It’s hard to overstate the importance of having working smoke detectors in your home. They provide an early warning of fire and, by law, are required in every dwelling. They are also a requirement of most home insurance policies. In 2009-2013, however, two out of five (38%) home fire deaths resulted from fires in which no smoke alarms were present at all.” [Source: NFPA] And, in even more instances, when the alarms weren’t working.
Here is some information to ensure working smoke detectors are present in your home.
Types of Smoke Detectors
Per the NFPA, there are three types of smoke detectors:
Ionization Smoke Detectors are designed to recognize fast-burning, flaming fires much faster than other types of smoke alarms. They’re equipped with a small amount of radioactive material between two electrically charged plates that ionizes the air. When smoke passes through the device, it disrupts the flow of ions, activating the alarm.
Photoelectric Smoke Detectors are better at detecting smoldering fires (those that produce a lot of smoke). These alarms aim a light source into a sensing chamber at an angle away from the sensor. When smoke enters the chamber, light is reflected onto the sensor, triggering an alarm.
Dual-sensor Smoke Detectors are also available. These smoke alarms are the preferred choice by fire service professionals because they utilize both ionization and photoelectric sensors, so it can detect both fast-burning, and smoldering fires. They typically only cost a few dollars more than single-sensor smoke alarms.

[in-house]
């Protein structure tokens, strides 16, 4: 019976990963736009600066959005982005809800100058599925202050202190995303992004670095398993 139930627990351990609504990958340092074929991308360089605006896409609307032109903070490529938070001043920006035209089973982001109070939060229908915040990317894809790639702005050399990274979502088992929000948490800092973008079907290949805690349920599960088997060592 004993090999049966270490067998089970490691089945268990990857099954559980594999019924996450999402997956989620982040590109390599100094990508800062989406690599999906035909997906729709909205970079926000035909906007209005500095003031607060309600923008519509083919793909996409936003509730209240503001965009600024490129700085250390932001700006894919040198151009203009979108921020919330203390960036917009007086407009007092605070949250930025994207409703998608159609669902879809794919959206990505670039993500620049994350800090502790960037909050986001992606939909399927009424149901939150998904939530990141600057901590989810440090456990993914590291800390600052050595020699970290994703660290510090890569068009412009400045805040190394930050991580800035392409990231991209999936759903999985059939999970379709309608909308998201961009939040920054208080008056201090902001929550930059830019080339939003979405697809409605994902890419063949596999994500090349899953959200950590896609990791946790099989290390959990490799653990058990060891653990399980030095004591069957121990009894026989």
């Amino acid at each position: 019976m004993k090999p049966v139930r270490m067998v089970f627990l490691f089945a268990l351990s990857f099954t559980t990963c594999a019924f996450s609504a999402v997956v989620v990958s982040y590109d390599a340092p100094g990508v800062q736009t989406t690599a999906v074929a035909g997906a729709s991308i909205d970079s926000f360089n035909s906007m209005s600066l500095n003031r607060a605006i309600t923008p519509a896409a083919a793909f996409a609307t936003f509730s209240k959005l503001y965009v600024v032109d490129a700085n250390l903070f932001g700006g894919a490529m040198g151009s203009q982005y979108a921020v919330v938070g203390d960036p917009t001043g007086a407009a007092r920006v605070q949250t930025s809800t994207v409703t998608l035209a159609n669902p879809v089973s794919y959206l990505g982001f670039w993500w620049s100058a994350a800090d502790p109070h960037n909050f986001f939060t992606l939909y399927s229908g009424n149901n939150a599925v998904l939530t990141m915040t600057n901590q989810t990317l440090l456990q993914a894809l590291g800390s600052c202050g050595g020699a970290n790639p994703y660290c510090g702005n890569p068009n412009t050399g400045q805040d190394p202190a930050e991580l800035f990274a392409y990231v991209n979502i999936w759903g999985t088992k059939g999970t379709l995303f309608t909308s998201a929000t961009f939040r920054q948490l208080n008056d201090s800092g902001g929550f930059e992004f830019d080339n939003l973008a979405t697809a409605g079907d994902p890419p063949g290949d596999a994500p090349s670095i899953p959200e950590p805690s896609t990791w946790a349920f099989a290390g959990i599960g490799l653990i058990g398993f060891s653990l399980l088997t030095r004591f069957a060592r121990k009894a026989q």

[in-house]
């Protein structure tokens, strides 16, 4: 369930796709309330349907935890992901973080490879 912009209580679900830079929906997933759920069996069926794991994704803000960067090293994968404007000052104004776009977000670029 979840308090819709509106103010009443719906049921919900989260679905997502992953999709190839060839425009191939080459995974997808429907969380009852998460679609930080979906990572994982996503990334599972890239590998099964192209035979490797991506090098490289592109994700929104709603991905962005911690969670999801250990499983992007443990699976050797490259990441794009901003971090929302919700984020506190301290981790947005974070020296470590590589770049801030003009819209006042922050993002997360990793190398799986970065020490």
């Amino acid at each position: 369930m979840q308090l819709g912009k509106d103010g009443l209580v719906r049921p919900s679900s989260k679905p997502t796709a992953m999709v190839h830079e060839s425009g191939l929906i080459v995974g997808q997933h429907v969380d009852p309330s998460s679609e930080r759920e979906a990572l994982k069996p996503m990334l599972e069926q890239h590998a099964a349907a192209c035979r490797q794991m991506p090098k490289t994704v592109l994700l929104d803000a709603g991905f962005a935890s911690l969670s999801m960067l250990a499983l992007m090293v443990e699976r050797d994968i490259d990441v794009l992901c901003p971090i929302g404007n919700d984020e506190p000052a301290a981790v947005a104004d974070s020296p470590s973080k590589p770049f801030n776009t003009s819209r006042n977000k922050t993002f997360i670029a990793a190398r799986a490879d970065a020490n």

Installing and Maintaining Smoke Detectors
The U.S. Fire Administration recommends installing a smoke alarm on every level of your home, in every bedroom, and outside every sleeping area. If you have a basement or attic, install one there too. On levels without bedrooms, install smoke alarms in your main living areas, and near the stairway leading to the next level.
You can never have too many smoke alarms! Mount alarms high on walls and/or ceilings. Wall-mounted alarms should be installed no more than 12-inches away from the ceiling. If installing a smoke alarm near the kitchen, it should be mounted at 10 feet away from cooking appliances, minimizing false alarms when cooking.
Installing a combination of battery-operated and hardwired ionization and photoelectric or dual-sensor smoke alarms ensures your home is fully protected. However, it’s also important to ensure your home’s alarms are maintained according to manufacturer’s recommendations. Test monthly, regardless if it’s battery-operated or hardwired.
Replace batteries once per year if battery-operated. If hardwired, replace the unit once every 10 years. Replace sooner if the alarm’s warning signal goes off or according to manufacturer recommendations.